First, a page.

Thursday, 26 August 2010

Proof positive 4

Madge’s clientele were convinced of her psychic powers. Any persistent sceptics had been subtly shrugged off, leaving a small and devoted congregation who met at Madge’s every Thursday evening, for tea, chocolate fingers and intermittent access to the Afterlife.

Madge herself was gracious as her fragile health and considerable status amongst habitués of the Spirit World would permit. She carried herself with the natural reserve of the adept.

So it was with some surprise when the séance members assembled in Madge’s tiny parlour, hung with arcane artefacts and dominated by a giant aspidistra, found themselves confronted by a loud red-faced man in an even louder suit.

“Reggie Babcock,” he pronounced to whoever failed to evade his sweaty handshake.

“He’s my landlord,” Madge reported listlessly to a concerned acolyte. “And in matters of the material world, one’s hands are tied.

“Come on, Madge,” Reggie twinkled, producing a hip flask and drawing deeply from it, “Let’s have those spooks out on parade!”

The members sat around the parlour table, their hands outstretched, fingers touching. Madge dimmed the lights and took her place at the table’s head. For a while there was silence, punctuated by amused sniggers from Reggie Babcock.

“Is there anybody there?” Madge intoned in the darkness.

There came a sharp rap on the table.

“Good grief,” Reggie snorted derisively, “Can’t you do better than that?”

There was a sudden gust of wind, a crackle of energy, and a convulsive tremor at Reggie’s end of the table. Members squealed or gasped at the upheaval. One raced to turn on the lights.

While Madge sat serenely entranced at the head of the table, Reggie was slumped back in his chair, his head thrown back, sightless eyes bulging. An enormous Bratwurst filled his gaping mouth and protruded some two feet into the room.

Thursday, 19 August 2010

Proof positive 3

The professor stared at the filmy clouds gathered at the summit of his mosquito netting. The sun was beating its way through the closed tent flaps, so that beneath the clouds warm ochre light prevailed. The blood pounded in his temples, his tongue moved noisily in his parched mouth. He was conscious of every blink of his eyelids. Outside he could hear the clatter of rocks and picks, and occasional staccato interchanges in Arabic, as the huge archaeological site progressed without him.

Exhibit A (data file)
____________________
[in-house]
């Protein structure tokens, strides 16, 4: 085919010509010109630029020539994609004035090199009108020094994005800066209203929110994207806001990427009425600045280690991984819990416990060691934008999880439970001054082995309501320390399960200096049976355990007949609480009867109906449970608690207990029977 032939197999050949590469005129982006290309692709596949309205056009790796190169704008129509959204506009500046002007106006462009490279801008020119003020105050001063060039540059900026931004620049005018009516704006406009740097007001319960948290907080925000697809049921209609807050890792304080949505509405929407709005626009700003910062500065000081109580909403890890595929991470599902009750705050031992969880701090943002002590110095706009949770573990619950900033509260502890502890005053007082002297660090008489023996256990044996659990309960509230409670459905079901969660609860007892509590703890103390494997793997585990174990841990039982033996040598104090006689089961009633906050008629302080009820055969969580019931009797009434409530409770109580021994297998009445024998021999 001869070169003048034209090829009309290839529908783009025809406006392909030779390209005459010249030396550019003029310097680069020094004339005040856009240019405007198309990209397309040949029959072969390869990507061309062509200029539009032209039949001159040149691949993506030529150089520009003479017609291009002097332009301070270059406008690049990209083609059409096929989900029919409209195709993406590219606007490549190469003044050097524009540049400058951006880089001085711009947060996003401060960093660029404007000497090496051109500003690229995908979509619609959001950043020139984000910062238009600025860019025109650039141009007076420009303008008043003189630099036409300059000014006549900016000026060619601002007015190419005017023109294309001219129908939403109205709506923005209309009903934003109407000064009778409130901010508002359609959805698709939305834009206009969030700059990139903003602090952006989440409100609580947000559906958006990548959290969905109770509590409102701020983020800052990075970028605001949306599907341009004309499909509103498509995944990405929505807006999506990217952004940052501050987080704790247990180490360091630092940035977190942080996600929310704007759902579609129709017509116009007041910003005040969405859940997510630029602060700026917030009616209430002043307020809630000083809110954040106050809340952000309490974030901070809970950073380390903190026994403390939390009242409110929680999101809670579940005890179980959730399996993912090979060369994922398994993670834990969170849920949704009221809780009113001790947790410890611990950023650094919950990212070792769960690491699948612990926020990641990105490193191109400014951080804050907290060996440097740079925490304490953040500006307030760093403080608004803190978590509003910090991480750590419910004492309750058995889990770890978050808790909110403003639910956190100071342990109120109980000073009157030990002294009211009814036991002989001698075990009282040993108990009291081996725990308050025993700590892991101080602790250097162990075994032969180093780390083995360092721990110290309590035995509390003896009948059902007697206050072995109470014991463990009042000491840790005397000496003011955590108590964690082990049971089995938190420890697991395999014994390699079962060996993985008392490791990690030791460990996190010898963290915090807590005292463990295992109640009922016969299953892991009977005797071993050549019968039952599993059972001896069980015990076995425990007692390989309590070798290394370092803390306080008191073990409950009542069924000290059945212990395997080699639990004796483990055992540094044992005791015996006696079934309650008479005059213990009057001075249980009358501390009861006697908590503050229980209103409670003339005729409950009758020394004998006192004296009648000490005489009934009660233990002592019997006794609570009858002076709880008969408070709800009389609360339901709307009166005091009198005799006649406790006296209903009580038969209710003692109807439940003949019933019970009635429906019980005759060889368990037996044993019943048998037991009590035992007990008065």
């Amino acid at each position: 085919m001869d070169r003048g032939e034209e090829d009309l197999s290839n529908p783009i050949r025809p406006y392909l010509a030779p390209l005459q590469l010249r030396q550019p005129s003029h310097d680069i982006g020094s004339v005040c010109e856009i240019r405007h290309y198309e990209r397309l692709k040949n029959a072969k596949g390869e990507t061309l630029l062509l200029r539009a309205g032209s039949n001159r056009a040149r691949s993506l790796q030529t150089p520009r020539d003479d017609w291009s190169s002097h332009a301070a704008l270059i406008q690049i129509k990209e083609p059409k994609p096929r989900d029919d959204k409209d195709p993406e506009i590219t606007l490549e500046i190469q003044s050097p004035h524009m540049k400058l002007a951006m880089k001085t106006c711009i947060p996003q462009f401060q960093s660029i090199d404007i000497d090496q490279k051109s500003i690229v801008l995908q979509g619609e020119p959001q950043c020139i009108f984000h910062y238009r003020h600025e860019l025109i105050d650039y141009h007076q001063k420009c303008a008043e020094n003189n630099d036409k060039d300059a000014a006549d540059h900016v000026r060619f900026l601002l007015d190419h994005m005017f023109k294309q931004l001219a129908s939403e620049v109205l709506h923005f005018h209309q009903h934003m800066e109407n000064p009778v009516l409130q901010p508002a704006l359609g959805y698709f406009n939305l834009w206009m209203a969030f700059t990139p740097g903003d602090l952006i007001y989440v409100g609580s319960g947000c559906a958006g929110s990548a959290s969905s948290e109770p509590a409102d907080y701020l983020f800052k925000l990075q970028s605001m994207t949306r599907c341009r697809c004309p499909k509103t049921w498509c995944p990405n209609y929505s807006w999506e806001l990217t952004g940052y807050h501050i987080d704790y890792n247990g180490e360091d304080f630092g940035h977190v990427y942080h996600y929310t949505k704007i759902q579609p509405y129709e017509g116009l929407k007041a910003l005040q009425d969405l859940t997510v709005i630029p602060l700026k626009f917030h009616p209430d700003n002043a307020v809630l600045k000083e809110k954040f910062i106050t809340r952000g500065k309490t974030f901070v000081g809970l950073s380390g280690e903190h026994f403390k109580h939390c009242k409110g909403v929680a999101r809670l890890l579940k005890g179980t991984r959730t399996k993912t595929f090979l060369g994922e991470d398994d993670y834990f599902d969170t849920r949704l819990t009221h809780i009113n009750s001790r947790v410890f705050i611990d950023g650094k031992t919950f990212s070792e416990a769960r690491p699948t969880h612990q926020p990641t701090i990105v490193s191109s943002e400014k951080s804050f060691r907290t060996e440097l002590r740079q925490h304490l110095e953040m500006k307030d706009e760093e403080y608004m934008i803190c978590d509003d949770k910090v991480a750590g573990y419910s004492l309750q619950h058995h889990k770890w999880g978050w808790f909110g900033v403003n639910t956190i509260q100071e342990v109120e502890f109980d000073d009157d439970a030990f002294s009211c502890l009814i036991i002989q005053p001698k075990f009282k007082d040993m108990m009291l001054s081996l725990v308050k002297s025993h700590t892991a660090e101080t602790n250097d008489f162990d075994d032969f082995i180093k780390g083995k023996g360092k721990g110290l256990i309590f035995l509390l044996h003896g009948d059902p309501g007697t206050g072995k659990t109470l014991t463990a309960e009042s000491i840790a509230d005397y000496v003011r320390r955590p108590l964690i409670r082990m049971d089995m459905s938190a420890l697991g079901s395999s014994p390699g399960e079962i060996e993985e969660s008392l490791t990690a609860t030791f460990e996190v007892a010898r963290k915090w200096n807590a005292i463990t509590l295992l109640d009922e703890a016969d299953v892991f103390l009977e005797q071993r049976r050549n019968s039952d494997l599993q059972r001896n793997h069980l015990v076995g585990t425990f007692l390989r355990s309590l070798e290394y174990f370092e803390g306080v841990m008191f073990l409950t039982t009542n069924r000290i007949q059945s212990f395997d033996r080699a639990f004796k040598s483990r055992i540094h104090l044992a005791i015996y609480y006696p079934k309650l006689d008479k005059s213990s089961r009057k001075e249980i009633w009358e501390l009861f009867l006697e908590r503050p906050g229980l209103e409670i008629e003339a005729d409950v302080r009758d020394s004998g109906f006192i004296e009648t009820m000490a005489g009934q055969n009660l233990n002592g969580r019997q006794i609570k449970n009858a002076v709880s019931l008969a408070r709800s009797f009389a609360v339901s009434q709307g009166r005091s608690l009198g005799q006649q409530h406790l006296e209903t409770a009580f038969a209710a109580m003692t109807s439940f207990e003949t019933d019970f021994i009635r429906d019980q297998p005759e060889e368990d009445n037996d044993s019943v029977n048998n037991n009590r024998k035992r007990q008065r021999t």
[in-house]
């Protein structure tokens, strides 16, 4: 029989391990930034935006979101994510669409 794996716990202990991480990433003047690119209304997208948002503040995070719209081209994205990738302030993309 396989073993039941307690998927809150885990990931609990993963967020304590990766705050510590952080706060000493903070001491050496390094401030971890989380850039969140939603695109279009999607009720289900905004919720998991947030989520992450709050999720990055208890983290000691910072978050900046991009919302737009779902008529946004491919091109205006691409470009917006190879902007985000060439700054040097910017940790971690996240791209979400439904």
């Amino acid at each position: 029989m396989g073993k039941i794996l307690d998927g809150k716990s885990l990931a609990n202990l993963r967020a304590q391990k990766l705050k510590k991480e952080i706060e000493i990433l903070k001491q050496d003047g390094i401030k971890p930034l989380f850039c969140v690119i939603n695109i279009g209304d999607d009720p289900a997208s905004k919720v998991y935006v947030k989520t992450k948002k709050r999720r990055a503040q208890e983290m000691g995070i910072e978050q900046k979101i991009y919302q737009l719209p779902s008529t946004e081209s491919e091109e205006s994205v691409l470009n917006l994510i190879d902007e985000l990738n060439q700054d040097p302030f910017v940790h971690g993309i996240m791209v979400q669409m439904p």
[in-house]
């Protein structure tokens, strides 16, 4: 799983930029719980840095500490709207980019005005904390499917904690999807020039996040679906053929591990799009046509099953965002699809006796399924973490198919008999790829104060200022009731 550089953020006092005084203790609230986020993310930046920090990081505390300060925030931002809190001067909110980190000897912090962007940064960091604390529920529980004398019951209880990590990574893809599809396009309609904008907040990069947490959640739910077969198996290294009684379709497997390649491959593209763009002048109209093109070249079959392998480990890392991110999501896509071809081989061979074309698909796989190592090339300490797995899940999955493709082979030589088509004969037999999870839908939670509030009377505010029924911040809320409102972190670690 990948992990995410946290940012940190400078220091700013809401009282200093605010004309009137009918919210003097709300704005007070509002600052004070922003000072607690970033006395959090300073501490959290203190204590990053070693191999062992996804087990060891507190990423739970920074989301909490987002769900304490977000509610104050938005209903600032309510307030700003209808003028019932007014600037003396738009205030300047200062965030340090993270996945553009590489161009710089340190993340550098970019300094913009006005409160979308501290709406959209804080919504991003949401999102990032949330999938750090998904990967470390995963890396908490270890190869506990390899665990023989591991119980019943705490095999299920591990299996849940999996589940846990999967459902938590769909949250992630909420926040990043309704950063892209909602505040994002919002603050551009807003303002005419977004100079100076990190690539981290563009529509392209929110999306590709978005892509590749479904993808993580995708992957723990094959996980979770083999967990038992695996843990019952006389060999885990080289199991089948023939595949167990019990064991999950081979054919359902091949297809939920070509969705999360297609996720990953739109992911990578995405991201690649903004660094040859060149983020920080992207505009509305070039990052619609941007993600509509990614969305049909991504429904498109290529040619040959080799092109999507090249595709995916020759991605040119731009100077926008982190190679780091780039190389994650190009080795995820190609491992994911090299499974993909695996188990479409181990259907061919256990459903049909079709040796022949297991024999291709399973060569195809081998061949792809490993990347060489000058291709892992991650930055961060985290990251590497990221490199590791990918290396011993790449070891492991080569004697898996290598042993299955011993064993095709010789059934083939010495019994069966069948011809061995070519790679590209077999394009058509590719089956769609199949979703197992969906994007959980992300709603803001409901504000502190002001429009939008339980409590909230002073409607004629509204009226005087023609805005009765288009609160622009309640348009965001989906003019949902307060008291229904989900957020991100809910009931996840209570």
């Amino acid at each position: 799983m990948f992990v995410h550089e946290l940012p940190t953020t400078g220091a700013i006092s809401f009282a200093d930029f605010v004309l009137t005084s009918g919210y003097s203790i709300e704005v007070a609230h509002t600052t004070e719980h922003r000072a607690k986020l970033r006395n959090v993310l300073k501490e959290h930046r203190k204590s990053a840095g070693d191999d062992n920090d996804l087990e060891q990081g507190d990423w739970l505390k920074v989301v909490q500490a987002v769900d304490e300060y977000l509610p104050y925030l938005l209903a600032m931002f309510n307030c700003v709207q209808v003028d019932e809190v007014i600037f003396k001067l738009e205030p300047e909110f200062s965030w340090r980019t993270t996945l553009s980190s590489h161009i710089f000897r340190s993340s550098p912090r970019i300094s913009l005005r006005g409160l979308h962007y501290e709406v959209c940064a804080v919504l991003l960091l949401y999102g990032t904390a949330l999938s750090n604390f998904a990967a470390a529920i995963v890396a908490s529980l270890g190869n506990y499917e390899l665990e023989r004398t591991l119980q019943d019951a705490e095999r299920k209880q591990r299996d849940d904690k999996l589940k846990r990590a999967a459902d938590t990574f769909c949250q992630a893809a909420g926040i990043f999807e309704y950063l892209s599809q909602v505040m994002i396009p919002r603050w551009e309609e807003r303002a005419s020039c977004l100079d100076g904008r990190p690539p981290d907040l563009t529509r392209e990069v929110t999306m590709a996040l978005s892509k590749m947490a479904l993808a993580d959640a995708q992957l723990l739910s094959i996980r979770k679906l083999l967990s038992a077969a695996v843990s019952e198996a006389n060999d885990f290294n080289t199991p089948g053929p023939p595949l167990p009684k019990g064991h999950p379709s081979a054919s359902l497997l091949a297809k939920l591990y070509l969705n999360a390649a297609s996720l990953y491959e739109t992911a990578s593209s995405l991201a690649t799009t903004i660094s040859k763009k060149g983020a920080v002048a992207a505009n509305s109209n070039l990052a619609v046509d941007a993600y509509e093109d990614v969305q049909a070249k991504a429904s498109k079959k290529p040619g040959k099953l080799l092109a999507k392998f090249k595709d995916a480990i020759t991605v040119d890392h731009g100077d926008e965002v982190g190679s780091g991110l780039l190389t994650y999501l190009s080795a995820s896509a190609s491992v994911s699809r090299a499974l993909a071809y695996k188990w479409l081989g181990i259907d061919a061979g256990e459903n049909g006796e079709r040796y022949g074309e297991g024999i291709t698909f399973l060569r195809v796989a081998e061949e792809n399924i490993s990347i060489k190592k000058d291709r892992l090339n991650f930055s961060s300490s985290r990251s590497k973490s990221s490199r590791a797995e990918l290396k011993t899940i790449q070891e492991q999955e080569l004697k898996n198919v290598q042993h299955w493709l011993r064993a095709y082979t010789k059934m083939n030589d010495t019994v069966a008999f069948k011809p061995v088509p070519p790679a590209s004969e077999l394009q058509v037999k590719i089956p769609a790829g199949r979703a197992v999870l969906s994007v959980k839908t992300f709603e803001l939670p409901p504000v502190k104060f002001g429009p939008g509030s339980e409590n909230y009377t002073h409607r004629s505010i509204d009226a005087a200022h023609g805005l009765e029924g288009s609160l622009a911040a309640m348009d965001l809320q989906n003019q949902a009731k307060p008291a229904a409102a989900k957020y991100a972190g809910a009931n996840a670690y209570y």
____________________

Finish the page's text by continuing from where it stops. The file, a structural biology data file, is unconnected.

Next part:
The fever had come upon him after his first visit to the central chamber, freshly unearthed beneath what he believed to be Amahets’ tomb. Malarial probably, or some dysenteric relative, or yet one more parasitic invader produced in this arid, flyblown land. The workmen muttered about a curse, of course. The revenge of some long dead High Priest outraged at the violation of his sacred resting place. He’d had to put an end to that. A press embargo. The media would be sure to fan superstitious flames to assuage the credulous appetites of the supposedly developed world.

He became aware of someone hovering at his bedside and peered through the netting. “Is that you Pupkiss?”

“Yes, Professor,” his assistant sounded oddly subdued. “We’ve found hieroglyphs in the central chamber.”

“What do they say?”

“Oh some fantastic nonsense,” Pupkiss tried a dismissive laugh.

“Tell me,” insisted the Professor.

“Behold me, Amahet.” Pupkiss recited woodenly. “Who violates my tomb, his testicles shall turn green and he shall die before the month is out.”

The professor used all his strength to throw back his top sheet and he attempted an insouciant tone, “Well, what can you see, Pupkiss?”

But there came only silence.

Sunday, 8 August 2010

Proof positive 2

Version A
Version B

Detective Sergeant Stephens chewed morosely on his cheese and pickle sandwich and stared out of the window. The rain was falling steadily into the station courtyard, creating busy rivulets on the grimy panes. Stephens scratched a thick ear ruminatively and then squinted over his chaotic desktop at Detective Constable Hewitt who was sitting at her desk across from him, picking her way through some takeaway sashimi.

“What you got there?” he grunted, “Some kind of home autopsy kit?”

Louise Hewitt ignored him. She picked up a slice of raw tuna with her chopsticks and brought it to her mouth with a practiced hand. Then she paused, “We get the coroner’s report yet?” she asked. “On the Francis case?”

Stephens bit deep into his sandwich and talked through it, “Stabbed with a screwdriver fifteen times to the head, thirty seven times to the abdomen, superficial defence wounds to hands and forearms, and then disembowelled clumsily with a barbecue fork. Far as they can tell the whole process took around twenty minutes to half an hour.”

Hewitt dipped a thick slice of salmon into her little plastic bowl of soy and wasabi, and popped it in her mouth. She pushed a number of large photographic prints about the surface of her pristine desk. “Made a hell of a mess of the lounge” she observed. “They seem to have smeared him up over the walls.”

Stephens rummaged in a large paper bag set in front of him, for his scotch egg. He’d saved that till last. He bit into it with relish, and then remembered, “They’d forced him to eat the family hamster. It was found wedged down his throat.”

“Oooh, don’t,” said Detective Constable Hewitt with a grimace of disgust.

There was still a vestige of compassion left in the C.I.D. room.